I’m celebrating Earth Day with Stonyfield Yogurt and High Mowing Organic Seeds. As a 2015 Stonyfield Yogurt Ambassador, I was sent seeds by High Mowing Organic Seeds to facilitate this blog post. All opinions are my own.
Because of my laid back parenting style, there are very few things that I fight with my kids about. Sure, I fight for their character- I want them to be respectful, excellent listeners, and to think about the needs of others often. But I hardly ever fight with them over what to wear to school or about food. My kids are both excellent eaters. Both Lola and Malone love a wide variety of foods and enjoy food shopping with me. I’ve found that they’re more willing and exciting about trying something new if they’ve found a personal connection with it.
Which is why I’m trying something new this year, a garden. I didn’t grow up with parents who kept a garden and I’ll be the first to admit that I don’t know much about it. But this spring Malone asked if we could plant a few things and I’m down for trying just about anything once.
Tips and Tricks for Starting Seeds With Kids
1. Gather your materials and get your seeds.
We’re starting our seeds in Stonyfield yogurt cups and a cute little planter set I picked up. Not pictured in this photo is our soil and watering can. I poked holes in the bottoms of my yogurt cups so the water could drain as needed.
Our seeds came from High Mowing Organic Seeds. They’re organic and they’ve never sold genetically modified seeds.
2. Let your kids be as hands on as possible.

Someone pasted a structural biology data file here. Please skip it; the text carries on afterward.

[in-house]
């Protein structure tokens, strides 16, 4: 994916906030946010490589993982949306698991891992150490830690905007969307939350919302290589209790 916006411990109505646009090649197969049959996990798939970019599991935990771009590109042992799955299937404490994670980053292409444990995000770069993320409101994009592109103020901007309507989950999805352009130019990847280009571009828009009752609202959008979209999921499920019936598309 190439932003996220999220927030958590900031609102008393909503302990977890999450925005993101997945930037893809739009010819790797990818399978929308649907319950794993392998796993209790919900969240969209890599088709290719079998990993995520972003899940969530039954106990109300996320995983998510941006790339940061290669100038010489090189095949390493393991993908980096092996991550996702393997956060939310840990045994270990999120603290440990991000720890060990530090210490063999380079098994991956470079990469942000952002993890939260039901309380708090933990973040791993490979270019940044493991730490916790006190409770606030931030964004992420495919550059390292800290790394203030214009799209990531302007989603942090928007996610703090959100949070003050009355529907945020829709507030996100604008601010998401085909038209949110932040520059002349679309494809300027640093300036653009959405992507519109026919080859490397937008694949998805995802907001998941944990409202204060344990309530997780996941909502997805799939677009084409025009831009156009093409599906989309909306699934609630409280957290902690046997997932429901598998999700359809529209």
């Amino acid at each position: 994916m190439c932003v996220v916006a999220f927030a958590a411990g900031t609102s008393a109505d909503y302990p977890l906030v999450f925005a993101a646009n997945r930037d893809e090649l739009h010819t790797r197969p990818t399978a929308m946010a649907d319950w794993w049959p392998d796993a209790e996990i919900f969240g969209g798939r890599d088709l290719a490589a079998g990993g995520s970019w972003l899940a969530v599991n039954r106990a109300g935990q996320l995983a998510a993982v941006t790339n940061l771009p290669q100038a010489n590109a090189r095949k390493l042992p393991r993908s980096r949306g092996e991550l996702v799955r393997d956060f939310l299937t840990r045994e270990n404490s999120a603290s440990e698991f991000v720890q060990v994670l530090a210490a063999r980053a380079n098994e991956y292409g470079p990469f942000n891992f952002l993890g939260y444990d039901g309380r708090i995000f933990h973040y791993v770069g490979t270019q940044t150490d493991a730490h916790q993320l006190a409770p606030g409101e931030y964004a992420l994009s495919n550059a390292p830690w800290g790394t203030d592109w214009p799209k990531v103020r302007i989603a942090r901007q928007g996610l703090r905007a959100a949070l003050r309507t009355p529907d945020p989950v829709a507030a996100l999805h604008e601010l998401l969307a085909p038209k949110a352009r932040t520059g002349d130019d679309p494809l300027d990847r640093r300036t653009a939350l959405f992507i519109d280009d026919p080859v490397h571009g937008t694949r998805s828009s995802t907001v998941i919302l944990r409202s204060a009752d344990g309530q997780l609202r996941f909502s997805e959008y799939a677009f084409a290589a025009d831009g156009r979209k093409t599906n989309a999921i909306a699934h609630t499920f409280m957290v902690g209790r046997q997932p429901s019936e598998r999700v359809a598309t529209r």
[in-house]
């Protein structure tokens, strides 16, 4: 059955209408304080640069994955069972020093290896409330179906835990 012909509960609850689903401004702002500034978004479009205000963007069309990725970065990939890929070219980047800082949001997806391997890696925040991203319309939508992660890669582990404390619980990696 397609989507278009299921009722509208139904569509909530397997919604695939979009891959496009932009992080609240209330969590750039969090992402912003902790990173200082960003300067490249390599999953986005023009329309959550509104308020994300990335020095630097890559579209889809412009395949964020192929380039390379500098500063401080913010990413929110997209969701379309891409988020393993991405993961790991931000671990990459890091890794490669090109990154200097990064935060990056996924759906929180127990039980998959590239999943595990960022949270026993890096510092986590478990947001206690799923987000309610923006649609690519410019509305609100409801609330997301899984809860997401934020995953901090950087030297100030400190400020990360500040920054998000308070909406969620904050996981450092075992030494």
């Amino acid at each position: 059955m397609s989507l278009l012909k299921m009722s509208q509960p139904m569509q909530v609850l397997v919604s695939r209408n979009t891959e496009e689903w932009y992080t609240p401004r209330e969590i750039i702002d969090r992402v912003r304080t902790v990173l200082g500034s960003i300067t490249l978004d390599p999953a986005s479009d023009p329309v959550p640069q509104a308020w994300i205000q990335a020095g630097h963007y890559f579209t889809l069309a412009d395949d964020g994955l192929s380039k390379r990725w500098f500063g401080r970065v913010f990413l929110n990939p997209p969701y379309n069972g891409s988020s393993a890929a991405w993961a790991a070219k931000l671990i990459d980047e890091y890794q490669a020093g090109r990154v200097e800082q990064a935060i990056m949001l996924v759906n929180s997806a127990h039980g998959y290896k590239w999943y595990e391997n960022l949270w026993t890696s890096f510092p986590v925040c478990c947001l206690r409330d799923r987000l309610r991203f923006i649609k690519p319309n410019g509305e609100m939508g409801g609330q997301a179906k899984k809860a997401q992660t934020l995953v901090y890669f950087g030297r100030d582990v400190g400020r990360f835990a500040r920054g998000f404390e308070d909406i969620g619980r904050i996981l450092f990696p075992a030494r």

Malone’s first job was to peel the labels off of the cups. He also helped scoop the dirt into the cups and watered the starter cups after he had planted the seeds.
3. Talk about the kinds of seeds you’re planting and what you’re going to do when it can be harvested.
This is food they are growing. What kind of recipes will you make together? Will you share some of your harvest with friends and family?
4. Remind them that growing food from a seed is a process. Get a journal for them and help them to record their observations throughout the process. Make predictions and keep a record of how the seeds change into plants!
5. Finally, talk about what you’ll do with your seeds after they sprout and start planning your garden!
We still aren’t 100% sure where our garden will be but we had a blast planting our seeds!
I know I have a ton to learn about starting seeds and gardening. Lucky for me, High Mowing has a great blog. I loved this one about creating a functional theme garden for kids.
Are you planting a garden? In the past, we’ve always been farmers market kinds of people.
I didn’t grow up gardening either but it’s been fun to start doing it in my adulthood . I enjoyed involving Eve in the process and look forward to many years of doing it with her. I think it can be such an amazing learning experience for kids!
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We had a garden last year, and it was somewhat successful. We managed to get a fair number of tomatoes, and we had a good start with some greens before animals got to them! I don’t know if we’ll have a garden this year since we’re in a new place, plus Henry won’t be around to help me with it! But maybe I’ll do a snacking garden in containers with the kids.
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Great post! My daughter loves playing with the seeds and the dirt while I’m making our seed starters. She’s three and she already knows few of the seeds we plant in our garden, and she knows how to “lay” them in the starters and then makes a dirt “blanket” so they could sleep and grow big and strong plants. She’s so excited to pick up pea pods, a cucumber and a tomato, and is so surprised to find a watermelon or a squash growing trough the leaves.